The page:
Flying Squirrels


flying squirrel

A flying squirrel. Photo: Alex Badyaev/

flying squirrel

Rocky & Bullwinkle. A cartoon from the 60’s.


Never thinking much about flying squirrels, we were thrilled to learn they live all around us in North Carolina. Our first exposure to flying squirrels? Watching Rocky & Bulwinkle as kids a million years ago. If you are too young to remember, it is a great cartoon about Rocky, a flying squirrel & his pal, Bulwinkle, the moose. You can still see some of the old shows on YouTube.

So back to real flying squirrels. If you see something swooping overhead at night, it might not be a bat, but a flying squirrel. But are they actually flying? No, they are gliding from tree to tree flying squirrels using a patagium. Hmm, that is a new word for us.


It is a membrane made of fur that stretches from the wrist to the ankle and acts like a parachute when the flying squirrel leaps from a tree. Using the patagium and their tail, the flying squirrel is able to steer while gliding with flights recorded up to 300 feet. Wow, that is a long way! They can also turn 180 degrees.

Watch flying squirrels fly (ok, glide) in this amazing video narrated by David Attenborough. Very cool.

flying squirrels

And come to find out, flying squirrels have been around for 18-20 million years. But we rarely see them since they are nocturnal, which is one reason their eyes are so big. They need to be able to see in the dark while gliding and foraging.

So what do these guys eat? Well, they love truffles and other fungi. They also eat mushrooms, bird eggs, insects and flowers, making them omnivorous (meaning they eat plants & animals).


Out of 45 species of flying squirrel around the world, we have 3 in North America: the northern flying squirrel (including the subspecies, the Carolina northern flying squirrel), the southern flying squirrel & the Humboldt’s flying squirrel (located in Oregon, Washington, California and British Columbia, Canada). All are considered of least concern from a conservation status except for the Carolina northern flying squirrel (CNFS) and Virginia northern flying squirrel which are endangered.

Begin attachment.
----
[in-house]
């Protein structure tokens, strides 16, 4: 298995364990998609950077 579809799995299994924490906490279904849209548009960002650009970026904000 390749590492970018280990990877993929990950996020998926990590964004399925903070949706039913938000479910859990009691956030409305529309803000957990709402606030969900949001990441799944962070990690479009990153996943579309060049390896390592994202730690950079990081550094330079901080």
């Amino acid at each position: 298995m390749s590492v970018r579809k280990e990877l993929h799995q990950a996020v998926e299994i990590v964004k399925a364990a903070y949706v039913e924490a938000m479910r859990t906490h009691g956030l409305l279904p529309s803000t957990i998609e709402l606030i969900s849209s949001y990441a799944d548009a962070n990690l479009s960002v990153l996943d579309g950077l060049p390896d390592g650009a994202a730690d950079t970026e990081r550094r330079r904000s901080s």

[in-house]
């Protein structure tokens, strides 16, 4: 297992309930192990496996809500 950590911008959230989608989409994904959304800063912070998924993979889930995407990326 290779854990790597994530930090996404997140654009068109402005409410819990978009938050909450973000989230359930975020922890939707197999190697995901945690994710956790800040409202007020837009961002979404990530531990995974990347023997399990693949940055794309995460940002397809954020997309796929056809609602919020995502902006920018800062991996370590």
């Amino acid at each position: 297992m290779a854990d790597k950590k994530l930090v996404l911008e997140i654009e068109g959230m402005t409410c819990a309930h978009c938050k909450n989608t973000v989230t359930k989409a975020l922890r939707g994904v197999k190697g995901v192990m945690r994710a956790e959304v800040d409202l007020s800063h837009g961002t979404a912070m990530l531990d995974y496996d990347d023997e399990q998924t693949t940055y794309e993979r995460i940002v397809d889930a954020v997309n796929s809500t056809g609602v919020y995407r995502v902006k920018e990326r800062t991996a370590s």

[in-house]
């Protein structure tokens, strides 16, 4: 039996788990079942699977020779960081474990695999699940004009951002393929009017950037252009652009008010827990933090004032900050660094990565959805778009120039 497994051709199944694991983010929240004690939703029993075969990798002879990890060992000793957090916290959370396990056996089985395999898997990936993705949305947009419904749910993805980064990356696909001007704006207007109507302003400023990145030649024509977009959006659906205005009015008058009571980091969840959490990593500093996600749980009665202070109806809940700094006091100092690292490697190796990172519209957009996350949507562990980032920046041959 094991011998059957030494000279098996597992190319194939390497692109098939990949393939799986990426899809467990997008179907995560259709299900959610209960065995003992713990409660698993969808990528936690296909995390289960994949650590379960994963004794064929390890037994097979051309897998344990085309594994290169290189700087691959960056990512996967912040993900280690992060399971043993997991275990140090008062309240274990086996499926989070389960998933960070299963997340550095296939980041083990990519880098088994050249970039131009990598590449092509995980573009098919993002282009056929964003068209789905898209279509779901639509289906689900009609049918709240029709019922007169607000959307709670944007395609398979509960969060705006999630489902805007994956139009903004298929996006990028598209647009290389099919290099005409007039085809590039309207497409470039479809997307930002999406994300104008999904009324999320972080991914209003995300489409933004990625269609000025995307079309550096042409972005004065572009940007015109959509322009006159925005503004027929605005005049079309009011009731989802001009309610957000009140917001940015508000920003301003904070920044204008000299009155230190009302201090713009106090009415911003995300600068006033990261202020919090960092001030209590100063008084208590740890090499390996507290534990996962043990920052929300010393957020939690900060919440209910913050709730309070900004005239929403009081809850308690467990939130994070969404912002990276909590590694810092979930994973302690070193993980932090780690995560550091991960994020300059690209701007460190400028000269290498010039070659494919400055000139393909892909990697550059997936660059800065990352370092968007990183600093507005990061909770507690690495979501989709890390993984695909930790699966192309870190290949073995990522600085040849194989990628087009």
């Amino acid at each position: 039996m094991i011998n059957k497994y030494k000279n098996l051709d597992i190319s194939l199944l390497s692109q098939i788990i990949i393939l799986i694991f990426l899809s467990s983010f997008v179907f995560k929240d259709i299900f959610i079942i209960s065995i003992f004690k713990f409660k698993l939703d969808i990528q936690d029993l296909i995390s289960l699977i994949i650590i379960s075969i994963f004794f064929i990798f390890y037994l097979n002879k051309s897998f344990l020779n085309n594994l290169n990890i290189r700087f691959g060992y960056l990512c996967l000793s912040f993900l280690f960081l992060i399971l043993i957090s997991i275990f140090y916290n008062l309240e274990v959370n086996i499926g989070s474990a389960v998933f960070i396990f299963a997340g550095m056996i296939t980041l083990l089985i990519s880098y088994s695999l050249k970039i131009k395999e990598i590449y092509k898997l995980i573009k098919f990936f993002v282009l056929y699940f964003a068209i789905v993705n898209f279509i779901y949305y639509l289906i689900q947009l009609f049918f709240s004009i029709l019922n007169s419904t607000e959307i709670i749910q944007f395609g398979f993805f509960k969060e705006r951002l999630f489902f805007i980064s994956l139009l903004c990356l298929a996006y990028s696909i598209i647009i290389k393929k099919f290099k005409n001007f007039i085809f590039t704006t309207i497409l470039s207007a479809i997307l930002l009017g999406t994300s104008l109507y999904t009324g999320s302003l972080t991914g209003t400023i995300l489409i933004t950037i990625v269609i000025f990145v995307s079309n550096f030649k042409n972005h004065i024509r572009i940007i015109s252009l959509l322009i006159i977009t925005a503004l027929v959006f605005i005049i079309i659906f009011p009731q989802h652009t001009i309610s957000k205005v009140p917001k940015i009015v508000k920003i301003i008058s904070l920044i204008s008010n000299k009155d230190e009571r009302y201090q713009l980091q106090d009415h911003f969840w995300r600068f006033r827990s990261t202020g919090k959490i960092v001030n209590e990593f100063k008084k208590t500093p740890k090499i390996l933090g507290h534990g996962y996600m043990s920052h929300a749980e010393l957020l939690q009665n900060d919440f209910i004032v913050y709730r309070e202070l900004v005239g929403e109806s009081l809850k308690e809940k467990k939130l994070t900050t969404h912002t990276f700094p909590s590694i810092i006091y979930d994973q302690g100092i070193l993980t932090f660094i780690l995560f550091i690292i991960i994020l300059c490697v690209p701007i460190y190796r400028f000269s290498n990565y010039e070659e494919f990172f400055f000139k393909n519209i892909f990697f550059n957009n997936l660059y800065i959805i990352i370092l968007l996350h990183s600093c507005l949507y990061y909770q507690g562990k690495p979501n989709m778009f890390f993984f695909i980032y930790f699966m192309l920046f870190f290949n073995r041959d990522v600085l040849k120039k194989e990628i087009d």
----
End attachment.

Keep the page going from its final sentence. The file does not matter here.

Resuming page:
flying squirrels

And we were honored & incredibly lucky to actually see a Carolina northern flying squirrel on a recent weekend trip to Western North Carolina. There are only 9 known populations in existence.

Found at elevations above 4,500 feet in Tennessee, North Carolina & Virginia, we saw one while hiking although we weren’t sure at the time what it was.

Curiosity about a couple of mysterious tall poles on either side of a road called The Cherohala Skyway high up (over a mile high) in the mountains led to our amazing discovery of this incredibly elusive, highly secretive animal.

flying squirrels


What in the world is the purpose of these poles we wondered? There were 3 sets of 2 each spaced along the highway. Something having to do with snow? But what were the round, PVC tubes attached at intervals going up the poles? Quite the mystery.

So we asked our innkeeper, Robert Rankin, at the Snowbird Mountain Lodge where we were staying about the poles. He told us the story of the Cherohala Highway being built, a $100 million dollar project. Unfortunately, the road was so wide, the Carolina northern flying squirrels could not glide across it.  

The North Carolina Wildlife Resources Commission with the aid of North Carolina Department of Transportation, Duke Energy, U.S. Fish and Wildlife Service and the U.S. Forest Service all got together & constructed the poles to act as landing and launching spots for the squirrels to use in crossing the highway. And they seem to be working!

We also learned the PVC tubes are for hiding from predators while the flying squirrels are up on the poles. How cool is that! And after doing some research, we realized the squirrel with the big eyes we saw on our hike was indeed the endangered CNFS.


Flying squirrels have many predators including owls, raccoons, and snakes. They nest high in trees and their young are born without any fur. The babies stay with their mom for a couple of months nursing & then leave to live on their own after about four months.


How can you help this cute endangered squirrel? Here is how the Southern Highlands Reserve is helping. The CNFS feeds on fungus living at the base of conifers. Unfortunately, many of the conifers (hemlocks, Fraser firs & red spruce trees) have been decimated due to a number of causes. Several groups have partnered to plant spruce trees in the squirrel’s habitat with over 4,000 planted to date. Read more about 4 women making a difference in our forests by planting red spruce trees.

You can support Southern Highlands Reserve to help plant red spruce trees which helps the Carolina northern squirrel flying.


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